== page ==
aka AMERICAN TIGER
(Italy - 1989; US release 1991)
Directed by Martin Dolman (Sergio Martino). Written by Sauro Scavolini, Roberto Leoni and Maria Perrone Capano. Cast: Mitch Gaylord, Daniel Greene, Victoria Prouty, Donald Pleasence, Michi Kobi, Roger Pretto, Regina Rodriguez, Darin De Paul, Judi Clayton, Glenn Maska, Carmen Lopez, Gregg Todd Davis, Sherrie Rose, Von B. Von Lindenberg. (Unrated, 96 mins)
Like me, if you saw the generic-looking AMERICAN TIGER VHS cover art to the left in the video store back in the early '90s, you probably didn't even give it a second glance. There was Mitch Gaylord, who led the gold medal-winning US gymnastics team at the 1984 Summer Olympics on his way to washing out as a leading man in the 1986 flop AMERICAN ANTHEM, slumming in what appeared to be a run-of-the-mill Italian-made actioner of some sort with the meaningless tag line "Miami just got hotter..." just in case the pastel color scheme didn't already vaguely remind you of MIAMI VICE. Oh, what a foolish mistake we made by dismissing this and putting this back on the shelf! Released in Europe in 1989 under its original title AMERICAN RICKSHAW, the film was retitled by Academy Entertainment for its 1991 straight-to-video release in the US, and you almost have to wonder if the marketing people at Academy ever bothered to watch it.
"Ancient Chinese Secret!" commercial. It seems as if director Sergio Martino (under his frequent '80s pseudonym "Martin Dolman") and co-writers Sauro Scavolini (YOUR VICE IS A LOCKED ROOM AND ONLY I HAVE THE KEY) and Roberto Leoni (THE FINAL EXECUTIONER, SANTA SANGRE) are riffing on BIG TROUBLE IN LITTLE CHINA, and it progresses in a weird enough way until the last half hour, when AMERICAN RICKSHAW goes so off-the-rails bonkers on a one-way trip to Crazytown that even attempting to explain it is an exercise in futility. The fact that there's almost no cult following around this thing has to be blamed on either that bland Academy Entertainment VHS cover (the Italian poster seen above at least appears to sell the supernatural angle) or on people who did rent it ejecting it halfway through out of boredom, while the select few who are aware of it have done a good job of keeping it to themselves. That finally seems to be changing, as AMERICAN RICKSHAW is one of the inaugural releases of the new Blu-ray company Cauldron Films, because physical media is dead. It probably ranks second on the list of 2020's insane Blu-ray resurrections, right after Arrow's WHITE FIRE (WHITE FI-YAAA!), and like that film, it warms my heart to know that there's still mind-blowing gems like this hiding out there, overlooked in their day and patiently waiting all these years to be unearthed.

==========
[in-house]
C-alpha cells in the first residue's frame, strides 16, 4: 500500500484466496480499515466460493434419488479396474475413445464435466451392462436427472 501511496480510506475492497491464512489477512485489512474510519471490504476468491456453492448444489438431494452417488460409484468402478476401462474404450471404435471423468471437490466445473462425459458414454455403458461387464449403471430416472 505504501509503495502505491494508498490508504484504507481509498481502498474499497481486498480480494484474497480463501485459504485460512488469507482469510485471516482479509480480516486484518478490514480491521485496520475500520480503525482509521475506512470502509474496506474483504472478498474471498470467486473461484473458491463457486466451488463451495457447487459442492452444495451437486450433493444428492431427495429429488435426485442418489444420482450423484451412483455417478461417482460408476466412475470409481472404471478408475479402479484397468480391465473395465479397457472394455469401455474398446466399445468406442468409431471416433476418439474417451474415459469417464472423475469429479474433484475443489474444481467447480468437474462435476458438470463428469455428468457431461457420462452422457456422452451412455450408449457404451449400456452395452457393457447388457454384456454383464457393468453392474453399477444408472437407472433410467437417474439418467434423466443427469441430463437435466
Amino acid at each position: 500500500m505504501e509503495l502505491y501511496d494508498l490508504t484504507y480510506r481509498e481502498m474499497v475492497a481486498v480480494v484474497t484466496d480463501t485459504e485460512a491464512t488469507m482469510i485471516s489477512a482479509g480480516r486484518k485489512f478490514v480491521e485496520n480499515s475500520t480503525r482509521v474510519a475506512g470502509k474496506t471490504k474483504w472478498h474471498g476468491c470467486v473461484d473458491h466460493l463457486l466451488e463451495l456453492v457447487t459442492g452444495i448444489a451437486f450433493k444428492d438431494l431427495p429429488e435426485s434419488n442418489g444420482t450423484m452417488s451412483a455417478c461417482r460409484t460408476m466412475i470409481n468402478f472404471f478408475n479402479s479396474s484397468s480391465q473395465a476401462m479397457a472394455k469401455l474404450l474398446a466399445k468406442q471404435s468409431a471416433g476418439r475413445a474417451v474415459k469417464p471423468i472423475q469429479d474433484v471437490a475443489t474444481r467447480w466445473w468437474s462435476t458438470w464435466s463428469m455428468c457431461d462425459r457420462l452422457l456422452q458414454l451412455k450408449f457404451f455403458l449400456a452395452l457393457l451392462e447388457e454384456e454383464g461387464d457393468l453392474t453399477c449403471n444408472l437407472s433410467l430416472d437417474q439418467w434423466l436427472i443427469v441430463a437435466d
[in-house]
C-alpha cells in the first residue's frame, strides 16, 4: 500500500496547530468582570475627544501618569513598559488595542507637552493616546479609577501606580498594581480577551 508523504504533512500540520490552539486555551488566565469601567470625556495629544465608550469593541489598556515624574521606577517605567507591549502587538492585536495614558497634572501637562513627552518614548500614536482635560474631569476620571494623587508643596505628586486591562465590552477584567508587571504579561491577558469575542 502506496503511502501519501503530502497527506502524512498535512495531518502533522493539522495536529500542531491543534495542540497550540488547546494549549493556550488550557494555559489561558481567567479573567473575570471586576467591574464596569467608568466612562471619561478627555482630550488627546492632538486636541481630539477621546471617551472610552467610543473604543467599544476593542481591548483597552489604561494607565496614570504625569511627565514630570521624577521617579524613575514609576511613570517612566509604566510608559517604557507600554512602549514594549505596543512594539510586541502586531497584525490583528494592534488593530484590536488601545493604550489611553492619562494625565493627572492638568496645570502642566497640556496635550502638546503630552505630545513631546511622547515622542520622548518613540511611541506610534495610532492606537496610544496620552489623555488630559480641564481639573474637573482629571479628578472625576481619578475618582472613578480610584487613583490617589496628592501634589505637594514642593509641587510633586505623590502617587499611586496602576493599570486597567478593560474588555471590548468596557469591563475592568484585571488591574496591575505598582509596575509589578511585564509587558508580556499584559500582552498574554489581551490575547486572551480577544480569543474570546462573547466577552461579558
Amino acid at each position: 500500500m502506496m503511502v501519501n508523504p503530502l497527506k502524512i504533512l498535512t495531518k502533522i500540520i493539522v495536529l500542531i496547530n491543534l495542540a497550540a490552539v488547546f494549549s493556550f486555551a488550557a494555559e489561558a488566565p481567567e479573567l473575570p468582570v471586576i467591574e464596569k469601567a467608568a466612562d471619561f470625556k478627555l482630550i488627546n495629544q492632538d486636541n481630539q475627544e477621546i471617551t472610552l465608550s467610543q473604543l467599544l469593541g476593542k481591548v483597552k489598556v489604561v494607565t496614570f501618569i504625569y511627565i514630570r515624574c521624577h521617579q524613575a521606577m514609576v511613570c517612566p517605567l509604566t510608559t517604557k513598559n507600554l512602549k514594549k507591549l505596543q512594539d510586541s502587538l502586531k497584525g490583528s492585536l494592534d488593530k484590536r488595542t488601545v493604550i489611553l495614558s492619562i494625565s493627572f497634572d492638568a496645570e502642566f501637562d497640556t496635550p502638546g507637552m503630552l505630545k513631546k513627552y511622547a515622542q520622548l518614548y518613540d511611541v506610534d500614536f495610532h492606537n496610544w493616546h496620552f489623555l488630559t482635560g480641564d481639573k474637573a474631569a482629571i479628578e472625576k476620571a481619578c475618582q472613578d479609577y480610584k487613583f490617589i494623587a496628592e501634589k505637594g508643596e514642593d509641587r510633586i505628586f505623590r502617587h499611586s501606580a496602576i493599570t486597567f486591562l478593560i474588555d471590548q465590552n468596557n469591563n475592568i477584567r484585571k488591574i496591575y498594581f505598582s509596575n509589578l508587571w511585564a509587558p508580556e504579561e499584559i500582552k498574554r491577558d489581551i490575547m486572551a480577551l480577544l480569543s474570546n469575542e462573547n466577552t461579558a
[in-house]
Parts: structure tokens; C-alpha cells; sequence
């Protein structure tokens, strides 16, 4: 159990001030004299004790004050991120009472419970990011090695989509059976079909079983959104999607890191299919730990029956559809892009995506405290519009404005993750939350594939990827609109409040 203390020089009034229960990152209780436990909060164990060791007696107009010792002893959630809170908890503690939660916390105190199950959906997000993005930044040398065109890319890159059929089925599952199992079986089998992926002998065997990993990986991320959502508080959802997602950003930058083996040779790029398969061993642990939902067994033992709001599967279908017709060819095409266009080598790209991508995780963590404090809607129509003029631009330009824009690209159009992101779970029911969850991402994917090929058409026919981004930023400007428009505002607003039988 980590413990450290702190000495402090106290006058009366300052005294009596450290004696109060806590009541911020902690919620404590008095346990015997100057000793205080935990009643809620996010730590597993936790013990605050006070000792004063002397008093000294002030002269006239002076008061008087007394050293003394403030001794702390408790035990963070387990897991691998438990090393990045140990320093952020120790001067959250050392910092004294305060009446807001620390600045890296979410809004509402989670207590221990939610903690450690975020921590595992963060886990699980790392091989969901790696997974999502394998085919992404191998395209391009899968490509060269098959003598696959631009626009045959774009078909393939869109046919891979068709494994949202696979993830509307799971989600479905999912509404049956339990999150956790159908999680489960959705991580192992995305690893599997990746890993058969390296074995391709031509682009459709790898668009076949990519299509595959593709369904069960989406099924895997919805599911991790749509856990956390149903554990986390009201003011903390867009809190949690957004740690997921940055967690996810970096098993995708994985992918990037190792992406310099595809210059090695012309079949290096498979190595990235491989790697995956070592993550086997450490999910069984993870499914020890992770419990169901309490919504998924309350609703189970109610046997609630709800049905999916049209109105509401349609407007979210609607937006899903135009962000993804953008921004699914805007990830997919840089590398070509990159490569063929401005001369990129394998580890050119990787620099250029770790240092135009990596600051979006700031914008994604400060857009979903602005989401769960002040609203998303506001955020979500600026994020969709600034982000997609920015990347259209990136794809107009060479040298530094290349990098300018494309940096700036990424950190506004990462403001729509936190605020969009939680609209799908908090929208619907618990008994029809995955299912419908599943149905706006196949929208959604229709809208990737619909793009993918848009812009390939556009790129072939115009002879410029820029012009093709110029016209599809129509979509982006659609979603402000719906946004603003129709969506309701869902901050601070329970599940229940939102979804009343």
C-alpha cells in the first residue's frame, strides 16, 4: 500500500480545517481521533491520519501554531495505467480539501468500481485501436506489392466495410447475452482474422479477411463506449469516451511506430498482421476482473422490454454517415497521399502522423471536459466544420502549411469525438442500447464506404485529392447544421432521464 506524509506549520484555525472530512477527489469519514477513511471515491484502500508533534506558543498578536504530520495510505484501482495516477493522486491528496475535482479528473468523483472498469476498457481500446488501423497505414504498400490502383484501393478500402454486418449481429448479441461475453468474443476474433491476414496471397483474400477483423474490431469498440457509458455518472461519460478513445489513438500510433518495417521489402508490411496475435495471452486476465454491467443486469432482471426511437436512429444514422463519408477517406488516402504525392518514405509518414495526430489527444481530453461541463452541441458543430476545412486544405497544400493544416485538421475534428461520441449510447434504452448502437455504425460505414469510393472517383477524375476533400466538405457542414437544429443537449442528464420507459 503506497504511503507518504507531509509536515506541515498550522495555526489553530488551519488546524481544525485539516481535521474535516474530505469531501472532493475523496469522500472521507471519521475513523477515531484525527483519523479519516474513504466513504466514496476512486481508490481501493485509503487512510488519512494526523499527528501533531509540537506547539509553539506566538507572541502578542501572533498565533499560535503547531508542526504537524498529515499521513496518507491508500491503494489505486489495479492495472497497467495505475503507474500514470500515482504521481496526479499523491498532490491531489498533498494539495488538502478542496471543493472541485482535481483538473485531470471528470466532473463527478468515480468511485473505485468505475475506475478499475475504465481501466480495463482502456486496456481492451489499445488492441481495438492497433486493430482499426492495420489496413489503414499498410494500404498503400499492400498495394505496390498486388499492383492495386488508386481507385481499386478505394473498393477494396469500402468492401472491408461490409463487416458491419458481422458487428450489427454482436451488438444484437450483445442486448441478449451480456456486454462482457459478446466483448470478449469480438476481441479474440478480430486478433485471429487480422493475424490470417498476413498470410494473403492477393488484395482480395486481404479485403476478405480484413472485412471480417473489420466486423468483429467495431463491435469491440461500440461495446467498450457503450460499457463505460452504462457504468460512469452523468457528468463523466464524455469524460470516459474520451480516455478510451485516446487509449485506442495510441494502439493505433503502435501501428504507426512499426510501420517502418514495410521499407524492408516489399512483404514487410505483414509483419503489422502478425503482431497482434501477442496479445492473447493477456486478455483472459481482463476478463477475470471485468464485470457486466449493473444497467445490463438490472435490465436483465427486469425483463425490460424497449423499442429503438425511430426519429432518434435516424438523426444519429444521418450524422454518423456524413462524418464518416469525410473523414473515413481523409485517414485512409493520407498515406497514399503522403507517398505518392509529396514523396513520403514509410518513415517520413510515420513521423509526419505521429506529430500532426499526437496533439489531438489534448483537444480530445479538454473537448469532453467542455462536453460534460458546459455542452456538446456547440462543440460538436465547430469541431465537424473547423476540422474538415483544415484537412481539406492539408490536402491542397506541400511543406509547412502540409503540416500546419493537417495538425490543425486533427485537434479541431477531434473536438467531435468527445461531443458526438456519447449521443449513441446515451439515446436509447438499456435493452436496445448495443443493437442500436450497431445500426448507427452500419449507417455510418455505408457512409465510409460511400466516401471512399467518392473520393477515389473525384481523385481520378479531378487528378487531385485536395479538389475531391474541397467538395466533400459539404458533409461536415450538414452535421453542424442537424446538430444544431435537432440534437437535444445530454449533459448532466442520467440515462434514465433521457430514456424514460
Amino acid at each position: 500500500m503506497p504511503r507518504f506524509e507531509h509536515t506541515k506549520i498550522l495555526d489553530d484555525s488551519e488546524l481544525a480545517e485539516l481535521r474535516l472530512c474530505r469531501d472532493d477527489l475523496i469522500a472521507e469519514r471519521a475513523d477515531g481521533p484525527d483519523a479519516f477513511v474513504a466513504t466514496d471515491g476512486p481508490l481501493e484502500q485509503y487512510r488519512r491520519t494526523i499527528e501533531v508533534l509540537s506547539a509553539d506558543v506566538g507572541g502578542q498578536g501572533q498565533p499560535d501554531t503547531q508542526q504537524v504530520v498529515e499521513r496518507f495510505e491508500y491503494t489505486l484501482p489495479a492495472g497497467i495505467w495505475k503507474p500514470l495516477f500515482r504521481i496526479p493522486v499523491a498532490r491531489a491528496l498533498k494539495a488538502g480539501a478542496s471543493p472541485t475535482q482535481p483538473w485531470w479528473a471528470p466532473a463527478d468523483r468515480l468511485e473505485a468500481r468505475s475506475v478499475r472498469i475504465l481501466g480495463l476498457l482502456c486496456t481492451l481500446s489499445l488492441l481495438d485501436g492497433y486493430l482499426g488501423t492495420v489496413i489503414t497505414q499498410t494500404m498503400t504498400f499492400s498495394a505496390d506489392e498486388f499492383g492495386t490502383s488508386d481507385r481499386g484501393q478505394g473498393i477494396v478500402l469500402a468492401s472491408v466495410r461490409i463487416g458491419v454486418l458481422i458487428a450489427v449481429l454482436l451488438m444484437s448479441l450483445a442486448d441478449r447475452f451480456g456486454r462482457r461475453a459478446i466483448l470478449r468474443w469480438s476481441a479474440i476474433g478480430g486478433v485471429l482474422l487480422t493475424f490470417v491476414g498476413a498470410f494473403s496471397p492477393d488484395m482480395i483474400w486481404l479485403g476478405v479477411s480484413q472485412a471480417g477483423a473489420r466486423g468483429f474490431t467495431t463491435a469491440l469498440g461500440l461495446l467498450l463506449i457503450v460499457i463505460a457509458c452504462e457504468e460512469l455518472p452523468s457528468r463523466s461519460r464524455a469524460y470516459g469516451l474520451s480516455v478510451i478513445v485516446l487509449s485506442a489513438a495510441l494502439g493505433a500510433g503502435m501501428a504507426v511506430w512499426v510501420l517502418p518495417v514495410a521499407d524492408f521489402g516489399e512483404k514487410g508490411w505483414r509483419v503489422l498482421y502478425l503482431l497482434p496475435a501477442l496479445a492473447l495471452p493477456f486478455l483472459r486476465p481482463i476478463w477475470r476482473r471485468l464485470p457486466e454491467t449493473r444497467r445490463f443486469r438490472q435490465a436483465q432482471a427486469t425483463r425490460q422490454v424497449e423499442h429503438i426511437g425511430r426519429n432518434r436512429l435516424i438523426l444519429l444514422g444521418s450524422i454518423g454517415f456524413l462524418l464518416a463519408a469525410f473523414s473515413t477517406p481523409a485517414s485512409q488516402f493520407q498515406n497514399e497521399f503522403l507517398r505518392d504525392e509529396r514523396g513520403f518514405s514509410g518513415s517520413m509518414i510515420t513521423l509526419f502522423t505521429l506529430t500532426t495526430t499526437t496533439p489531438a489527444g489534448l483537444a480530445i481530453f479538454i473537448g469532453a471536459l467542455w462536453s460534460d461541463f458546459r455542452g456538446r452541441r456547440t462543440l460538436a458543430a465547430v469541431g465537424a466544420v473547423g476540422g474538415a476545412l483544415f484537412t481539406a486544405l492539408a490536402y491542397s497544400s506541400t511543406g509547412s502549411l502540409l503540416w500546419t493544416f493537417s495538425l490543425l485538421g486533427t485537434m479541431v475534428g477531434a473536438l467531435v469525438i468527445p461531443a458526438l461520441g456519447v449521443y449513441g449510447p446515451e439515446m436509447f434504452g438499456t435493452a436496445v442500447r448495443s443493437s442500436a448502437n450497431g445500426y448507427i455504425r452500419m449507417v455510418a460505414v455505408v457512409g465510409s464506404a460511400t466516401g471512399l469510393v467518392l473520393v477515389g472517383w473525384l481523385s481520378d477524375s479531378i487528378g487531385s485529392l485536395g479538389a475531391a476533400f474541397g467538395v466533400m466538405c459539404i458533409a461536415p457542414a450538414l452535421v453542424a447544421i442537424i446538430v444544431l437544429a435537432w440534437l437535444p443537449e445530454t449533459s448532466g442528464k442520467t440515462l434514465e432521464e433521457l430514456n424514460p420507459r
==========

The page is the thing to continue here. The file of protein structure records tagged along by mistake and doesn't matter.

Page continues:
HANDS OF STEEL). He's looking for a key that was on a necklace worn by the dead perv, who's revealed to be Jason Mortom (Gregg Todd Davis), the black sheep son of frothing, fire-and-brimstone megachurch televangelist Rev. Samuel Mortom (Donald Pleasence, chewing on a really hammy Southern accent). It seems--and yes, this gets complicated--Jason and Scott were born on the same day--June 6, 1966 in the Year of the Tiger, according to the Chinese calendar (note: 1966 is not a Year of the Tiger, but 1962 and 1976 are; 1966 is a Year of the Horse, so the movie doesn't even get it right)--and for their entire lives, they've been "linked" and watched over psychically from afar by elderly Chinese mystic Madame Luna (Michi Kobi). She was once in possession of a glowing talisman that holds the key to immortality, and it was stolen from her years ago by the evil Rev. Mortom, in actuality a cult leader who has assigned disciple Francis to retrieve it after Jason stashes it in a train station locker as part of an extortion plot against his father.
|One of cinema's great unsung dummy deaths.